These models vary greatly from OEM to OEM, and it's important to understand the nuances of each; they include but are not limited to:
- Dell APEX
- NetApp Keystone
- Pure as a Service
- HPE Greenlake
- Hitachi Everflex
- IBM Storage as a Service
Automation continues to be top of mind for our customers. The most successful organizations are selective and targeted with automation initiatives, prioritizing areas that accelerate storage adoption, increase reliability and reduce operational costs.
Many dive directly into picking tools and engineering a solution, but it's important to first understand the drivers behind automation and map out a comprehensive approach inclusive of people, process and technology to maximize the impact.
There are common patterns we see within organizations that have successful automation programs:
- Culture of collaboration
- Aligning teams around a "platform" concept
- Culture of learning
Collaboration ensures mutual understanding among the teams, both within the storage discipline and beyond, leading to a superior outcome for data consumers. This collaboration typically leads to an evolution within IT around a platform concept. Moving to a platform concept forces teams to think differently. Instead of focusing on silos, platform teams gravitate toward learning more about and understanding consumers of data and work to create solutions that help those teams operate with more autonomy.
While technology remains important, understanding desired outcomes and actively connecting people, process and technology to those outcomes is paramount.
Throughout the last 24 months, many organizations had to move very quickly to ensure they could adhere to the new demands of remote work at the edge. As if keeping a remote workforce up and running isn't challenging enough, IT organizations had to also produce new ways of protecting the data generated at the edge while keeping that data secure. The downstream data impacts to an IT organization come full circle when designing a solution to maintain workforce productivity. In addition to a user's persistent data generated at the edge, the mere existence of a virtual desktop to perform job functions increases the need for performant primary storage solutions that can adhere to flexible working hours and parallel workstreams for many users accessing the storage at once.
In the world we live in today, the threat of a cyber-attack is very real. Ransomware attacks are at an all-time high, and organizations must proactively protect themselves from bad actors. Storage providers often discuss how their solution with immutability is a one-stop-shop to solving the ransomware problem, but in reality, it is just one piece of the puzzle.
There is no silver bullet. Enterprises must pursue a comprehensive strategy spanning the business, application, enterprise architecture, security and IT teams to mitigate risk and improve overall data security. Most organizations will pursue a turnkey cyber resilience program in the long-term but will start with a cyber recovery initiative focused around a data vault or cyber vault concept.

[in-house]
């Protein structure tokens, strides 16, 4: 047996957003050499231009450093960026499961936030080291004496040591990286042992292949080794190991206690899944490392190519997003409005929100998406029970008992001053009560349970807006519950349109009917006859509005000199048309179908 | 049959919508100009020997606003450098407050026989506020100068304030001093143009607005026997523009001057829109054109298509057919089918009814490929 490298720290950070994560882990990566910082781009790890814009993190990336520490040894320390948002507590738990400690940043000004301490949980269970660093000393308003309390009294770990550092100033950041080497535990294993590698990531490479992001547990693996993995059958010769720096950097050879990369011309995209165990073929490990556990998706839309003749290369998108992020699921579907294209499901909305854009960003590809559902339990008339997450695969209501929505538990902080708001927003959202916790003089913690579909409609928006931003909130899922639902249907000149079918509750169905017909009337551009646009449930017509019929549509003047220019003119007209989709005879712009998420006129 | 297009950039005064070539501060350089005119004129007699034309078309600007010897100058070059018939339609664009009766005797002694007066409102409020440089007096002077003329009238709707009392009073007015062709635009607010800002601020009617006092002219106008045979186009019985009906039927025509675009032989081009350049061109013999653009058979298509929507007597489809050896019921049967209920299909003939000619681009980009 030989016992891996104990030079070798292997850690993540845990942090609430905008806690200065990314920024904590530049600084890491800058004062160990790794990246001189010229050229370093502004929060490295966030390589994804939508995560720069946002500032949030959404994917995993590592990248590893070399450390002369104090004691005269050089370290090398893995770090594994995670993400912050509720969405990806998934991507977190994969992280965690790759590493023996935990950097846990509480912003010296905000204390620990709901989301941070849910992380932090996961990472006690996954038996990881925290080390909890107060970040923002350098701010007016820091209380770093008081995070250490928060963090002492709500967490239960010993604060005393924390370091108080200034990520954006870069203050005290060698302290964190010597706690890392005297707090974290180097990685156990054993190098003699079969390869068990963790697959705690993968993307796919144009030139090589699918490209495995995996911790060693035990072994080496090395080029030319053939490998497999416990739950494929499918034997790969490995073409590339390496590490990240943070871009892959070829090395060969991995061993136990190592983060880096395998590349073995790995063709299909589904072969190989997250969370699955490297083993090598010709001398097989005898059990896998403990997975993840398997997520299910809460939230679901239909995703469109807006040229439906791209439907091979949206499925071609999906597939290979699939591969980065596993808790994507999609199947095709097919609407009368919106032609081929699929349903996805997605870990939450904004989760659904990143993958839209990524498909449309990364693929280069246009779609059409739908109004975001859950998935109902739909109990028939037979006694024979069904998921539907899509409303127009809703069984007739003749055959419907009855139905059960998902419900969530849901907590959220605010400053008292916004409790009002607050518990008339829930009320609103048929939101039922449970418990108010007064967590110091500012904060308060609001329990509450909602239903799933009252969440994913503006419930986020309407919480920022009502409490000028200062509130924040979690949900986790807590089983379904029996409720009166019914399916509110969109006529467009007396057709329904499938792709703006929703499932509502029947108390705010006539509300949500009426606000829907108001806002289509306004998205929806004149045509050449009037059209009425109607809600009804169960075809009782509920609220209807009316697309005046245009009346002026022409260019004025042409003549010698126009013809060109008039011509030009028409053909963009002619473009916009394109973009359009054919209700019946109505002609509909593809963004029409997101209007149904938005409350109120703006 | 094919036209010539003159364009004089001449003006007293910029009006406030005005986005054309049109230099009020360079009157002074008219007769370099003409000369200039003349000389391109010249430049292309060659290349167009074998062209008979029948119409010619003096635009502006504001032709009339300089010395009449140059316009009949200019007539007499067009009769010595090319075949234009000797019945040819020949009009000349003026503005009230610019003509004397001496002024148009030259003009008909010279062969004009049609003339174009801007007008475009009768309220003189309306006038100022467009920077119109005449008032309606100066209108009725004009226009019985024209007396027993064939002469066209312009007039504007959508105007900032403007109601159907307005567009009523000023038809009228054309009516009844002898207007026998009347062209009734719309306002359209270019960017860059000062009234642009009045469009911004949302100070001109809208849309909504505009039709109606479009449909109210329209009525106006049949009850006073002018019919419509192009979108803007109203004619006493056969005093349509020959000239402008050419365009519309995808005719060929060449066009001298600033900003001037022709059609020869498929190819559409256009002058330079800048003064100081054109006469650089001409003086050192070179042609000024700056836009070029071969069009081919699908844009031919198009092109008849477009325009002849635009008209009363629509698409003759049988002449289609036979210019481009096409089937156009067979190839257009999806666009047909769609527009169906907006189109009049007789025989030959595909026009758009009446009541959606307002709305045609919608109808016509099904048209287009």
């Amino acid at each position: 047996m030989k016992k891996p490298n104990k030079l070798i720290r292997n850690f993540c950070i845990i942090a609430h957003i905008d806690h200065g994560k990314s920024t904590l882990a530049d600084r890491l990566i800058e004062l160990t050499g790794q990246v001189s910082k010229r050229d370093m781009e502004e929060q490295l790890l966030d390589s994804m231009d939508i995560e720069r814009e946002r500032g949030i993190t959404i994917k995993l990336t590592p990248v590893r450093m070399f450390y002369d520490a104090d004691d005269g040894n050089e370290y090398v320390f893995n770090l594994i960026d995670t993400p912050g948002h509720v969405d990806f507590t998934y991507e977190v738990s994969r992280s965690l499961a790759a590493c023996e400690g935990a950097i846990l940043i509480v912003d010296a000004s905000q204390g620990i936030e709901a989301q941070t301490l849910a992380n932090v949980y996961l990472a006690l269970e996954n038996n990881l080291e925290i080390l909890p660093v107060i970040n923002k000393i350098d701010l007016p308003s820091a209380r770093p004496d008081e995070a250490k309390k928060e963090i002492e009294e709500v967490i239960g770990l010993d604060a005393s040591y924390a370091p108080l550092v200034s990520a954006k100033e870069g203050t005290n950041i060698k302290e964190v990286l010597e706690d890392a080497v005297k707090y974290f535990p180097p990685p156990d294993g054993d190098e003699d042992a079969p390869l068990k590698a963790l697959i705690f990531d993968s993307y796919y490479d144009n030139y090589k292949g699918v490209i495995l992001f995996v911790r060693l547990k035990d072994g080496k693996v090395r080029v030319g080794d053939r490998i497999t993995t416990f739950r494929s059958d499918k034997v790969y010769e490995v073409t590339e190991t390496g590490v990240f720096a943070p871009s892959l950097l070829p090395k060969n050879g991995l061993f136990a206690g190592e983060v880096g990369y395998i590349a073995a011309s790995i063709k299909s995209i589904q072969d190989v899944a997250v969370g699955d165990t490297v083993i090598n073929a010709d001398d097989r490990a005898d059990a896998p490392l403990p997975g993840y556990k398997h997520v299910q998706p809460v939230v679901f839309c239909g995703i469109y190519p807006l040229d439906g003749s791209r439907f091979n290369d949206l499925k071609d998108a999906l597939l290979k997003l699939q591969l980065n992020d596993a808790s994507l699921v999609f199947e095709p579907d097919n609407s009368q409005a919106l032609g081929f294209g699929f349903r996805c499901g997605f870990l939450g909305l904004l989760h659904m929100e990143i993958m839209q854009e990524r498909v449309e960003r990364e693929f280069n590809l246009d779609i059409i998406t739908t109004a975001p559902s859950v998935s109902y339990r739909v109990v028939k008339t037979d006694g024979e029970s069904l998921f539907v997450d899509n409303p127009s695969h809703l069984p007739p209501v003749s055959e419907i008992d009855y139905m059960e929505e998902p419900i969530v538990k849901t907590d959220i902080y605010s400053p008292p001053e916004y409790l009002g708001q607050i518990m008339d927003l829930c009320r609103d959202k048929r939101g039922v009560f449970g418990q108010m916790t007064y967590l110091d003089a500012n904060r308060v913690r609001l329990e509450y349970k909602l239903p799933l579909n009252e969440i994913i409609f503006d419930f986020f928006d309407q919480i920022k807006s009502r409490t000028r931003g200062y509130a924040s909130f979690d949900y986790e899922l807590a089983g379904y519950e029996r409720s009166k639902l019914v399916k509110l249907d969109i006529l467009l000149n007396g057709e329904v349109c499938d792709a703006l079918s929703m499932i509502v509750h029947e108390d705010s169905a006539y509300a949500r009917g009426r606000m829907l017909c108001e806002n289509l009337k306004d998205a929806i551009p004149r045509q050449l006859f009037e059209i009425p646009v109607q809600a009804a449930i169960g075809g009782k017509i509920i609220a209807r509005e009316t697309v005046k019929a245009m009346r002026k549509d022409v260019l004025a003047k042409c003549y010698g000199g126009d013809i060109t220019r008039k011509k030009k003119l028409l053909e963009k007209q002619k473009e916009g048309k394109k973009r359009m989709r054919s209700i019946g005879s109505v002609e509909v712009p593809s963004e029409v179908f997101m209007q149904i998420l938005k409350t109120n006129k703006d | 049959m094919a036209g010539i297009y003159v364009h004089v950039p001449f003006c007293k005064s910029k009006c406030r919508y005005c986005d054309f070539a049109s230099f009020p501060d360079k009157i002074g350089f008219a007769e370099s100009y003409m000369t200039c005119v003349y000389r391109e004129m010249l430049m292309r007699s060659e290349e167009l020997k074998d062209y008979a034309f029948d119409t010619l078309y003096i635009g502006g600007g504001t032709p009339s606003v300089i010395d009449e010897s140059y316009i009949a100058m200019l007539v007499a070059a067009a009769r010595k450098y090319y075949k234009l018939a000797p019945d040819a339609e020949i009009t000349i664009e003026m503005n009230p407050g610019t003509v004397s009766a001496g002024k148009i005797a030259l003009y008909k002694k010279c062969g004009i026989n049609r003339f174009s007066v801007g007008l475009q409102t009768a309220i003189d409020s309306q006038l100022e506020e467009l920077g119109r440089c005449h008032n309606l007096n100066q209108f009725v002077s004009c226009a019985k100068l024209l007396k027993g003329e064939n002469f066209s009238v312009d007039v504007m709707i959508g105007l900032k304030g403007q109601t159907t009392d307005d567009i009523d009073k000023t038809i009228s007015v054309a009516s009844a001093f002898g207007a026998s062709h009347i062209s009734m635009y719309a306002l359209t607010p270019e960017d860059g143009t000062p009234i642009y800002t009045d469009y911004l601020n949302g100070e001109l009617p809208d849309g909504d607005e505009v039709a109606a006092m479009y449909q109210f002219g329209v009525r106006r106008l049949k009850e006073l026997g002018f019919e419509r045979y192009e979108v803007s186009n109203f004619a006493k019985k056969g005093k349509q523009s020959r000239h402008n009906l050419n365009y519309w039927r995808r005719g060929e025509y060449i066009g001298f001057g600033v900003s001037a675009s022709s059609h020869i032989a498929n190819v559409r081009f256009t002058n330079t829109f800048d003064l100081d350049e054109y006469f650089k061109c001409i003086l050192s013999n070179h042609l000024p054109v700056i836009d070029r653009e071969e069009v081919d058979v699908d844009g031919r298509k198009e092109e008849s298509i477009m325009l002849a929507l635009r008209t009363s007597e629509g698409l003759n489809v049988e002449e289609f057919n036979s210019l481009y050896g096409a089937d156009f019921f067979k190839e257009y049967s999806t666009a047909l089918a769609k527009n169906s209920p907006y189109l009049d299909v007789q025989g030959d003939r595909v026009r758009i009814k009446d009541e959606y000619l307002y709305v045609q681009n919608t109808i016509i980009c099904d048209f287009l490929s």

With the above in mind, there are still things that IT and the storage teams can do to protect data. Understanding and tiering data according to application priority is a good place to start. Taking advantage of encryption and immutability features with critical production data contributes to mitigating exposure as well. And adding backups, data cleansing and local/remote storage replication can contribute to a more robust data protection posture.
Last, but not least, most organizations are developing cloud-native architectures based on containers but are struggling to provide persistent storage to these ephemeral container environments.
In recent years, development groups were just dipping their toes in the water with Kubernetes (K8), but recently, the level of adoption has increased substantially with organizations moving towards a DevOps mindset. This accelerated adoption has created the need for containers to communicate with storage subsystems for block and file-level persistence. The container storage interface (CSI), in the case of Kubernetes, gives the container the ability to retain their data persistence without the need to touch the core Kubernetes code.
This is important as applications like databases are not ephemeral, so if organizations try to run these in a container, the data must survive a reboot, or the application will be corrupted. CSI comes in many deployments, from basic drivers and APIs to full orchestration suites. Most storage manufacturers have written a driver and support CSI now.
We covered a lot of ground above, and there are also other areas we're tracking, such as next-generation artificial intelligence, machine learning and associated storage solutions. To help you keep up with the changing storage landscape, there are many ways WWT can assist in giving you insights into critical key performance indicators related to your infrastructure and storage stack, including protecting your most valuable IT asset – your data.
We also recommend exploring our Advanced Technology Center (ATC) to gain hands-on experience with the latest technologies and cut your proof-of-concept time from months to weeks. WWT's deep-rooted relationships with major OEMs and our rigorous evaluation of recent technology providers can help streamline decision-making, testing and troubleshooting.
For more information on primary storage, data protection, cyber resilience or any of the topics mentioned within the article, connect with one of our storage industry experts today.